Portraits publics portraits privés 1770-1830 - Exhibition catalogue
Bringing face-to-face some 140 paintings and sculptures from public and private collections in Europe and America, the exhibition tries to catch the moment between public and private worlds when other rules of portraiture emerge.
Between 1770 and 1830, although very much in vogue in England and America, the painted portrait was still a minor genre in the hierarchy established in France by the Academy, placed after history painting. Nonetheless, like sculpted portraits, it flourished in the West in response to a strong public and private demand. Far from staying within the traditional codes dictated by the desire for pomp and prestige, the art of portrait painting enjoyed unprecedented popularity and gradually prevailed as the modern genre par excellence.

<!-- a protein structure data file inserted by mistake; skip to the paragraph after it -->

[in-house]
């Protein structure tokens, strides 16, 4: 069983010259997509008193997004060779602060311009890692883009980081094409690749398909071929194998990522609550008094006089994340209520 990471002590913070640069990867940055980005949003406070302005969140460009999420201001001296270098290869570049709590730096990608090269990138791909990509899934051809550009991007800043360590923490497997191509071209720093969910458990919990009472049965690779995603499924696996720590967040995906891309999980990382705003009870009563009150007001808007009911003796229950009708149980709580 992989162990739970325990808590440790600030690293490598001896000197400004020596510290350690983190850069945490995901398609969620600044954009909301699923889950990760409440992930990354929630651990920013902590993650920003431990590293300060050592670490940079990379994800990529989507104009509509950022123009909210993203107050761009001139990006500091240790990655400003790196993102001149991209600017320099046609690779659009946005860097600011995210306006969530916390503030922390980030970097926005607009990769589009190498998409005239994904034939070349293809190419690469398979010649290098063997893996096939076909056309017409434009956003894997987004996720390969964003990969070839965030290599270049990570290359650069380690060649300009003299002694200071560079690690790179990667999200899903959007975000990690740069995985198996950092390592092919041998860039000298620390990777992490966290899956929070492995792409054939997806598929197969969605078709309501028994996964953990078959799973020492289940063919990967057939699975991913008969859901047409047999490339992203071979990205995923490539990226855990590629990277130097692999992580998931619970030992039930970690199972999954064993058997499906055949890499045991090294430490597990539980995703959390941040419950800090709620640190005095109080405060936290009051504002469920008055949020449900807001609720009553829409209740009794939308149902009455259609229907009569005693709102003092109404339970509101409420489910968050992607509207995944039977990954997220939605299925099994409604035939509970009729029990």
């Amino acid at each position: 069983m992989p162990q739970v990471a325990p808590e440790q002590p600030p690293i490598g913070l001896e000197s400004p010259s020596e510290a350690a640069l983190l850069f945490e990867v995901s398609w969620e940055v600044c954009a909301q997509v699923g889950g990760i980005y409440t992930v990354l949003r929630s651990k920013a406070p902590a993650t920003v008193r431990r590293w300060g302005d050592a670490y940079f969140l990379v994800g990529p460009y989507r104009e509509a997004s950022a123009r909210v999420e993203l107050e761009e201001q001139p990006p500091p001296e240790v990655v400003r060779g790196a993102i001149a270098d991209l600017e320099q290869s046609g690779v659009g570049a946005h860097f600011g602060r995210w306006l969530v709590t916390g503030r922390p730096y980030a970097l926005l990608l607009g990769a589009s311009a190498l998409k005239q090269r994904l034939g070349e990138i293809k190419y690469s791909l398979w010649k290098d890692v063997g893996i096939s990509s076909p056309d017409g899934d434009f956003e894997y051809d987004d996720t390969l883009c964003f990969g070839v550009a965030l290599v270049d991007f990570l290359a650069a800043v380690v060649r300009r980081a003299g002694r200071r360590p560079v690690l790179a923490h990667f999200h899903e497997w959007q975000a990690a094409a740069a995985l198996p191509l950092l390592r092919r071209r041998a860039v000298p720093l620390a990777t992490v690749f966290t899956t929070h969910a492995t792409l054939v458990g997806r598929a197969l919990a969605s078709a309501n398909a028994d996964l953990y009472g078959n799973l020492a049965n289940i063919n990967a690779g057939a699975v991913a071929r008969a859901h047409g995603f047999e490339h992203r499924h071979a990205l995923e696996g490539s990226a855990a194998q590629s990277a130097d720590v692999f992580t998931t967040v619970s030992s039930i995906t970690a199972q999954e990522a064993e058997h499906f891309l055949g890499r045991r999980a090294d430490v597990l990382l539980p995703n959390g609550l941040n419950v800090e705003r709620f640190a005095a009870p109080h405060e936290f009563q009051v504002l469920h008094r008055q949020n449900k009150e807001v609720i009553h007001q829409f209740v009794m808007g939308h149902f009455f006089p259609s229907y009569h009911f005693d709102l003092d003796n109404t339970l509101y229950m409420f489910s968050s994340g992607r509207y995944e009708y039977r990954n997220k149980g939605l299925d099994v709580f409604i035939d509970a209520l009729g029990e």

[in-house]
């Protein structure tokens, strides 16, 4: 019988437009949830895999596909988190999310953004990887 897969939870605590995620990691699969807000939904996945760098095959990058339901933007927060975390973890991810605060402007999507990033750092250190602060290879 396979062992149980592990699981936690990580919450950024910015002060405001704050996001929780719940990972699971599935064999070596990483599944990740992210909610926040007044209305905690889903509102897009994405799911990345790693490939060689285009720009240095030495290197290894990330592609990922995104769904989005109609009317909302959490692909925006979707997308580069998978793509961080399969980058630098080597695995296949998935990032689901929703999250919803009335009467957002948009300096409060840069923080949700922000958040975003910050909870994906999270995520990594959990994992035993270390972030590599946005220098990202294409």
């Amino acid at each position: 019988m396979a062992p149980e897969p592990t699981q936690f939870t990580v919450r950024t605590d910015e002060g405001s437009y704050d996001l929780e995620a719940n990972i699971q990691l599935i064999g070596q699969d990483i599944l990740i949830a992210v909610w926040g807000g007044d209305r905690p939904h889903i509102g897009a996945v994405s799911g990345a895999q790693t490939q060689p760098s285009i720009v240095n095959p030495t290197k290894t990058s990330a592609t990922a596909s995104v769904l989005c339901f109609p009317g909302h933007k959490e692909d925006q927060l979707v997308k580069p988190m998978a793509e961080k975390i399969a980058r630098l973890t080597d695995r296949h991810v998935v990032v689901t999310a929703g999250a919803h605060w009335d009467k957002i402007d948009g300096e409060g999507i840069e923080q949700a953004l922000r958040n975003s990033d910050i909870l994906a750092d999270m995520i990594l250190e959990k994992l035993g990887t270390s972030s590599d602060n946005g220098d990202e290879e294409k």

After the recent success of monograph exhibitions on the great masters of portraiture, Goya, Houdon, Canova, David or Ingres, this exhibition offers an international panorama of the subject for the first time.
In a broad movement which swept through the Enlightenment, the Revolution, and the Empire as far as Romanticism, portraiture ceased to be an upper class prerogative and spread to other social groups, or at least to the middle-class. It was used to celebrate great men and commemorate their virtues. Pantheons were created in Rome, Paris, London (Westminster, St Paul's Cathedral) or near Ratisbone (Walhalla) and filled with the busts of kings, military heroes and revolutionaries, all in a national spirit.
- Number of pages :
- Dimensions :
- 23 × 31 × 2,9 cm
- Artists :
- Jacques-Louis David (1748-1825), Jean-Antoine Houdon (1741-1828), Francisco de Goya y Lucientes (1746-1828)
- Art movements :
- 18th century, 19th century
- Publication :
- Octobre 2006
- Diffusor :
- FLAMMARION SA
- Distributor :
- FLAMMARION SA